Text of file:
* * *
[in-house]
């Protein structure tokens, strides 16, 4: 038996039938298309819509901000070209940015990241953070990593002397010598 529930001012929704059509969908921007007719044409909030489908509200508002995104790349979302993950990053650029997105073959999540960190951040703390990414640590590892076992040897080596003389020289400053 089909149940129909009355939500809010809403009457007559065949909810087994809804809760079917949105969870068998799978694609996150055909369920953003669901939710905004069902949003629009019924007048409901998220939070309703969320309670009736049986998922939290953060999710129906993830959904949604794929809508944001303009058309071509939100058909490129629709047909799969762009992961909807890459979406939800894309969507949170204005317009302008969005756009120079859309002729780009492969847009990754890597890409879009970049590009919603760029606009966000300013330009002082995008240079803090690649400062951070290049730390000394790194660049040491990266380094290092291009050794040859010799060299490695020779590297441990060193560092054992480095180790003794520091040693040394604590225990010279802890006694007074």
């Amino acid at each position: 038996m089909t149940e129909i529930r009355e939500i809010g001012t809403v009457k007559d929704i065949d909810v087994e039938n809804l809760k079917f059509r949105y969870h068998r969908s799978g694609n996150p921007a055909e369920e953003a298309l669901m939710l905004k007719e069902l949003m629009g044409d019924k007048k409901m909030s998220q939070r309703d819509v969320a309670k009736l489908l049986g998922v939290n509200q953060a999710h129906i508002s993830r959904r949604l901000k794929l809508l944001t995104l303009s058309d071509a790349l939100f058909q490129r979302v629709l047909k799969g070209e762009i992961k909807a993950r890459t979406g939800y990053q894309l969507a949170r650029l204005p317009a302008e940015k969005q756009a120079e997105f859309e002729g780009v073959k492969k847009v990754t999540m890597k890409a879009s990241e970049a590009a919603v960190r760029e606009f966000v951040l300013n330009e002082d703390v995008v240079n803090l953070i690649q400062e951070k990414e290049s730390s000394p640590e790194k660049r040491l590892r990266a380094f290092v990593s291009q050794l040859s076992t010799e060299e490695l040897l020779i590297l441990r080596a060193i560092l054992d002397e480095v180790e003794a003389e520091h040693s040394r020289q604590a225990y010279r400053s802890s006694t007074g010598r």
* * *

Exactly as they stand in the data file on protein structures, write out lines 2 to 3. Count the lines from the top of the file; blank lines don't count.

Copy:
């Protein structure tokens, strides 16, 4: 038996039938298309819509901000070209940015990241953070990593002397010598 529930001012929704059509969908921007007719044409909030489908509200508002995104790349979302993950990053650029997105073959999540960190951040703390990414640590590892076992040897080596003389020289400053 089909149940129909009355939500809010809403009457007559065949909810087994809804809760079917949105969870068998799978694609996150055909369920953003669901939710905004069902949003629009019924007048409901998220939070309703969320309670009736049986998922939290953060999710129906993830959904949604794929809508944001303009058309071509939100058909490129629709047909799969762009992961909807890459979406939800894309969507949170204005317009302008969005756009120079859309002729780009492969847009990754890597890409879009970049590009919603760029606009966000300013330009002082995008240079803090690649400062951070290049730390000394790194660049040491990266380094290092291009050794040859010799060299490695020779590297441990060193560092054992480095180790003794520091040693040394604590225990010279802890006694007074």
């Amino acid at each position: 038996m089909t149940e129909i529930r009355e939500i809010g001012t809403v009457k007559d929704i065949d909810v087994e039938n809804l809760k079917f059509r949105y969870h068998r969908s799978g694609n996150p921007a055909e369920e953003a298309l669901m939710l905004k007719e069902l949003m629009g044409d019924k007048k409901m909030s998220q939070r309703d819509v969320a309670k009736l489908l049986g998922v939290n509200q953060a999710h129906i508002s993830r959904r949604l901000k794929l809508l944001t995104l303009s058309d071509a790349l939100f058909q490129r979302v629709l047909k799969g070209e762009i992961k909807a993950r890459t979406g939800y990053q894309l969507a949170r650029l204005p317009a302008e940015k969005q756009a120079e997105f859309e002729g780009v073959k492969k847009v990754t999540m890597k890409a879009s990241e970049a590009a919603v960190r760029e606009f966000v951040l300013n330009e002082d703390v995008v240079n803090l953070i690649q400062e951070k990414e290049s730390s000394p640590e790194k660049r040491l590892r990266a380094f290092v990593s291009q050794l040859s076992t010799e060299e490695l040897l020779i590297l441990r080596a060193i560092l054992d002397e480095v180790e003794a003389e520091h040693s040394r020289q604590a225990y010279r400053s802890s006694t007074g010598r």